J.C. Penney (NYSE:JCP) results came out yesterday and they paint a depressing picture, to say the least.
J.C. Penney has come under my radar since Ron Johnson signed on to the CEO position back in 2Q 2011. Needless to say, the situation has got much worse than it was two years ago: -25% in sales worse. By comparison, the contraction related to the 2008 crisis disappears.
The earnings release was just dreadful:
- Sales of $3.88 billion came well below the expected $4.08 billion
- EPS of $(1.95) just made the expectation for a loss of 24 cents
But the most worrisome data point was that same-store sales actually went down 32% for the fourth quarter. In fact, even though the sector has seen better times, peers like Macy's (NYSE:M) are, on the contrary, clearly enjoying a nice momentum.
Macy's, by comparison, easily beat expectations of $1.99 for EPS and $9.3 billion in revenues by posting earnings per share of $2.05 and sales of $9.4 billion. Same-store sales were actually up 3.7%, and data for January points to a growth of 11%.
If we look at the last 6 years, while between 2007 and 2010 the company was already burning its assets, and sales and EPS were already contracting, 2011 dramatically increased this decline.
(Click to enlarge)
J.C. Penney is literally being eaten alive by its turnaround story, with assets contracting almost 30% in just two years. While the company is betting all its chips on its "shop-in-shops", and spending cash like there's no tomorrow to build them, this strategy doesn't seem to be paying off. The same Bill Ackman, who has been a well known bull on the stock, acknowledged the problem last month on CNBC.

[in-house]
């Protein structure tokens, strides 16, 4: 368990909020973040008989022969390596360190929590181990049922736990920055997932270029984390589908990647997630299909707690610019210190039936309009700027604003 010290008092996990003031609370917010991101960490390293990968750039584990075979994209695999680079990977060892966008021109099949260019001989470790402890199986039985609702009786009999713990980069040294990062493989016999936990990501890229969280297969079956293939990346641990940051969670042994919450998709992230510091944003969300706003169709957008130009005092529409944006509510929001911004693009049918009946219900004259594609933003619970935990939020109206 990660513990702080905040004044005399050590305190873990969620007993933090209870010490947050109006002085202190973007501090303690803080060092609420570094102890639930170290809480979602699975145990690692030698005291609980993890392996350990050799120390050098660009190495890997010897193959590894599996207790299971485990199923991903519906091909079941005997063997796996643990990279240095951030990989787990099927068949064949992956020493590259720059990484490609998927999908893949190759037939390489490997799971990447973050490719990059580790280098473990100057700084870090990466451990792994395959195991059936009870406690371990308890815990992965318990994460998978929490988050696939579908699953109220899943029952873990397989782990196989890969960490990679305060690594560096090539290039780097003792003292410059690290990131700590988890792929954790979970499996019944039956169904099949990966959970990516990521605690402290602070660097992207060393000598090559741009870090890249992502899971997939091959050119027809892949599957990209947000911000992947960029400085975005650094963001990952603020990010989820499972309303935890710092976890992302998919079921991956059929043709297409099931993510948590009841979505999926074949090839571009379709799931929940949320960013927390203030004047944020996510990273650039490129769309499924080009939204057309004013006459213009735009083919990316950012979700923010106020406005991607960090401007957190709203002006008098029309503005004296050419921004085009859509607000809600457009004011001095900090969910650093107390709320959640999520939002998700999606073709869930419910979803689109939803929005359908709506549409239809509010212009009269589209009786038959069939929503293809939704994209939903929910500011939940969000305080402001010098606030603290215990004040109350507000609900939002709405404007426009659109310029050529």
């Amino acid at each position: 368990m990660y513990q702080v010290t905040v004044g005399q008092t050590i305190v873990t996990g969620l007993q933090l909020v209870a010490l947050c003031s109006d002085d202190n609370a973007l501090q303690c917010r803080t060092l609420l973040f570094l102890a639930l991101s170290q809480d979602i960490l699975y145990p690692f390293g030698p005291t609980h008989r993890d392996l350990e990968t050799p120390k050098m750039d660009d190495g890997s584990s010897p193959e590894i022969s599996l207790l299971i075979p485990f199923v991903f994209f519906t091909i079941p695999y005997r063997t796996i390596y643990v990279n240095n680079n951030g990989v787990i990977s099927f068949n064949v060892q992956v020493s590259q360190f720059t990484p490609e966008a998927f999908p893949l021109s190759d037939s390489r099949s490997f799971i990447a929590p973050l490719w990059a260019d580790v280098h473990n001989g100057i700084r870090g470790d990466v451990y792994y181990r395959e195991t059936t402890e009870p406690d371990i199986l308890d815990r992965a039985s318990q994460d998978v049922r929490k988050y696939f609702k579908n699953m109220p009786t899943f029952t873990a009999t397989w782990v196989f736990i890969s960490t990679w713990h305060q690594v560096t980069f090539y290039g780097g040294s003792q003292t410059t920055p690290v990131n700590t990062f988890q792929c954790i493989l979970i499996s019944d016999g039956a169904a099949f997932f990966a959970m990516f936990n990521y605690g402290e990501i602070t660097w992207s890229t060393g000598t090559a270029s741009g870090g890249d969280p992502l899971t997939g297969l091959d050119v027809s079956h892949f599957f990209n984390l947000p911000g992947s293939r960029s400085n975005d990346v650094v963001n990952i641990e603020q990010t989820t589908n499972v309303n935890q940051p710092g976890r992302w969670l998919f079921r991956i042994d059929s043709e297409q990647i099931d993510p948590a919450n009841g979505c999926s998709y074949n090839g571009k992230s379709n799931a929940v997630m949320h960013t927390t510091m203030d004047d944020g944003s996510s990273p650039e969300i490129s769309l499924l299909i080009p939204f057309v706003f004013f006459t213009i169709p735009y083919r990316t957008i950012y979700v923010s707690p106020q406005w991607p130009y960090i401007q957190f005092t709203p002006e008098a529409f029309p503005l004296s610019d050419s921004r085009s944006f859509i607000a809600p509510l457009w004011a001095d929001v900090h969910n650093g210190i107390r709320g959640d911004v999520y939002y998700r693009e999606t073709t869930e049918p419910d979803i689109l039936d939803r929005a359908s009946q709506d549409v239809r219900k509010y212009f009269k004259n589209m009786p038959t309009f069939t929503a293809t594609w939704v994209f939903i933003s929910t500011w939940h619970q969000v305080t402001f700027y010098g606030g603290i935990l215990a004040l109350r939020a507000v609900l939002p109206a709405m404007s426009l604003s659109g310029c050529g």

"The problem with the vision is it's a small percentage of the store, which is the so-called 'shop' strategy" said Ackman. "It's 10-11 percent of the square footage". Such a small percentage of the store cannot be sustainable: "The negative is 90 percent of the store" said Ackman. "Very very difficult year. Sales results reported so far - mid 20s down comps. Those are numbers that no retailer likes to see".
Even more so, other strategies are being taken on shakily: for example, trying to lure customers with low-pricing didn't pay off, as the company has since quickly back-pedaled.
Yesterday, Business Insider ran an interesting story after the results were out, with consumer service expert and bestselling author Grant Cardone telling them: "What good do these shops do the customer if no one is there to greet you?" Cardone asked. "Their strategy uses gimmicks which have been used over and over." Because customers don't feel welcome in J.C. Penney stores, they aren't compelled to come back, Cardone said.
Apparently, Ron Johnson is nowhere near recreating "the best customer experience" the Apple (NASDAQ:AAPL) stores introduced more than ten years ago. This reminds me of an insightful article written here on SA, "Apple Retail's Ron Johnson And John Browett Have Proved The Peter Principle Is Alive And Well", which analyzed how Ron Johnson clearly confirmed the principle articulated by Dr. Lawrence J. Peter, who said: "employees tend to rise to their level of incompetence". The writer of the article therefore suggested that the new CEO of J.C. Penney wasn't ready for such a position. JCP's Q4 results prove him right.
Sales are dramatically slowing. EPS is negative. Shorts, who have already been shorting some 30% of the float since July, seem to be there to stay. The turn-around story doesn't seem to be working.
Even technicals are not offering any support, in fact they're even offering a more dreadful picture - if possible (see chart for reference): the stock had been in a descending canal since September, but found strong support coming back since its November low. More recently, the stock bounced back from the upper-end of this descending canal and from the 200-days SMA. However, it did find support on its 50-days and 20-days SMAs.
The problem is, at the time of this writing, JCP is around $18 pre-market: what this means, with all these supports gone, is that only the descending canal remains.
Given the conjunction of a worrisome technical situation, a dreadful situation on the fundamentals side, high short-interest and the inevitable bad momentum the stock is going after, I don't see the shares going anywhere else than to new lows.